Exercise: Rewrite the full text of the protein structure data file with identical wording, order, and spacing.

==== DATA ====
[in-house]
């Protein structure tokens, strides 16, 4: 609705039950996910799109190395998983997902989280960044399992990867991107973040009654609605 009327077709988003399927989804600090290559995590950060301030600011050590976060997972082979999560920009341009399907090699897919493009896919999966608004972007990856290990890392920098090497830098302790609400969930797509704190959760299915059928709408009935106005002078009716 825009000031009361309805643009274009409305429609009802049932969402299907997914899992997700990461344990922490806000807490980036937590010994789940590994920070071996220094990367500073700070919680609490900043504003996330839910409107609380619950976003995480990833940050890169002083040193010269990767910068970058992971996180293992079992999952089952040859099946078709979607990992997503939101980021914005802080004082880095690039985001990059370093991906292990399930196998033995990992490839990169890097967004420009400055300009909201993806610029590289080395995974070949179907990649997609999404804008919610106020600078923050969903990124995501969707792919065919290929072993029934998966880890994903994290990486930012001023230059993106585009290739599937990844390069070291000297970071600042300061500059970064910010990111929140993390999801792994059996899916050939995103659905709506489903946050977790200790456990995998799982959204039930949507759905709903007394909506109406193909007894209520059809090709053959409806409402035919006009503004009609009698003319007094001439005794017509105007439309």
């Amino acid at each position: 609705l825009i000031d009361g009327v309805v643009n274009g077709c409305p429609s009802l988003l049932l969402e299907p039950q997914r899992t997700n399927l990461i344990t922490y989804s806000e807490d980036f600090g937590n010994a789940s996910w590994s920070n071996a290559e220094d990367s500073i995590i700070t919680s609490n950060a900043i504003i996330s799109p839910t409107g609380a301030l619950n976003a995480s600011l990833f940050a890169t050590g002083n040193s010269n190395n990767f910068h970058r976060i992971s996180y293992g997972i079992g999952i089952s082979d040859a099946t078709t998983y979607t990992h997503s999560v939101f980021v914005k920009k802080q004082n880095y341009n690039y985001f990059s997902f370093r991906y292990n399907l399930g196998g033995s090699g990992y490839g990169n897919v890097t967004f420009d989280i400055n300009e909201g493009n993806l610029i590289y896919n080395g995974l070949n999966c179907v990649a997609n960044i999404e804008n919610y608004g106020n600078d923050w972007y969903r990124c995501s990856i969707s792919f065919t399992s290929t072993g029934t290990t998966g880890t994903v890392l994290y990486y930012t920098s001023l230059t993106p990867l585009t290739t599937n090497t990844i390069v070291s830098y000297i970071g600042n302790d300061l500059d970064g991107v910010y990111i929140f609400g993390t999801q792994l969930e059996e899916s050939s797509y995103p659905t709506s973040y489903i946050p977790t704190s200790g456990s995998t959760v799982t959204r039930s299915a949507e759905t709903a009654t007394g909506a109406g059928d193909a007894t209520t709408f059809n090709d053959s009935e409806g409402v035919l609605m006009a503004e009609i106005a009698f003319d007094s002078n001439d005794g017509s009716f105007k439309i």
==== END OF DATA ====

[in-house]
């Protein structure tokens, strides 16, 4: 609705039950996910799109190395998983997902989280960044399992990867991107973040009654609605 009327077709988003399927989804600090290559995590950060301030600011050590976060997972082979999560920009341009399907090699897919493009896919999966608004972007990856290990890392920098090497830098302790609400969930797509704190959760299915059928709408009935106005002078009716 825009000031009361309805643009274009409305429609009802049932969402299907997914899992997700990461344990922490806000807490980036937590010994789940590994920070071996220094990367500073700070919680609490900043504003996330839910409107609380619950976003995480990833940050890169002083040193010269990767910068970058992971996180293992079992999952089952040859099946078709979607990992997503939101980021914005802080004082880095690039985001990059370093991906292990399930196998033995990992490839990169890097967004420009400055300009909201993806610029590289080395995974070949179907990649997609999404804008919610106020600078923050969903990124995501969707792919065919290929072993029934998966880890994903994290990486930012001023230059993106585009290739599937990844390069070291000297970071600042300061500059970064910010990111929140993390999801792994059996899916050939995103659905709506489903946050977790200790456990995998799982959204039930949507759905709903007394909506109406193909007894209520059809090709053959409806409402035919006009503004009609009698003319007094001439005794017509105007439309």
């Amino acid at each position: 609705l825009i000031d009361g009327v309805v643009n274009g077709c409305p429609s009802l988003l049932l969402e299907p039950q997914r899992t997700n399927l990461i344990t922490y989804s806000e807490d980036f600090g937590n010994a789940s996910w590994s920070n071996a290559e220094d990367s500073i995590i700070t919680s609490n950060a900043i504003i996330s799109p839910t409107g609380a301030l619950n976003a995480s600011l990833f940050a890169t050590g002083n040193s010269n190395n990767f910068h970058r976060i992971s996180y293992g997972i079992g999952i089952s082979d040859a099946t078709t998983y979607t990992h997503s999560v939101f980021v914005k920009k802080q004082n880095y341009n690039y985001f990059s997902f370093r991906y292990n399907l399930g196998g033995s090699g990992y490839g990169n897919v890097t967004f420009d989280i400055n300009e909201g493009n993806l610029i590289y896919n080395g995974l070949n999966c179907v990649a997609n960044i999404e804008n919610y608004g106020n600078d923050w972007y969903r990124c995501s990856i969707s792919f065919t399992s290929t072993g029934t290990t998966g880890t994903v890392l994290y990486y930012t920098s001023l230059t993106p990867l585009t290739t599937n090497t990844i390069v070291s830098y000297i970071g600042n302790d300061l500059d970064g991107v910010y990111i929140f609400g993390t999801q792994l969930e059996e899916s050939s797509y995103p659905t709506s973040y489903i946050p977790t704190s200790g456990s995998t959760v799982t959204r039930s299915a949507e759905t709903a009654t007394g909506a109406g059928d193909a007894t209520t709408f059809n090709d053959s009935e409806g409402v035919l609605m006009a503004e009609i106005a009698f003319d007094s002078n001439d005794g017509s009716f105007k439309i």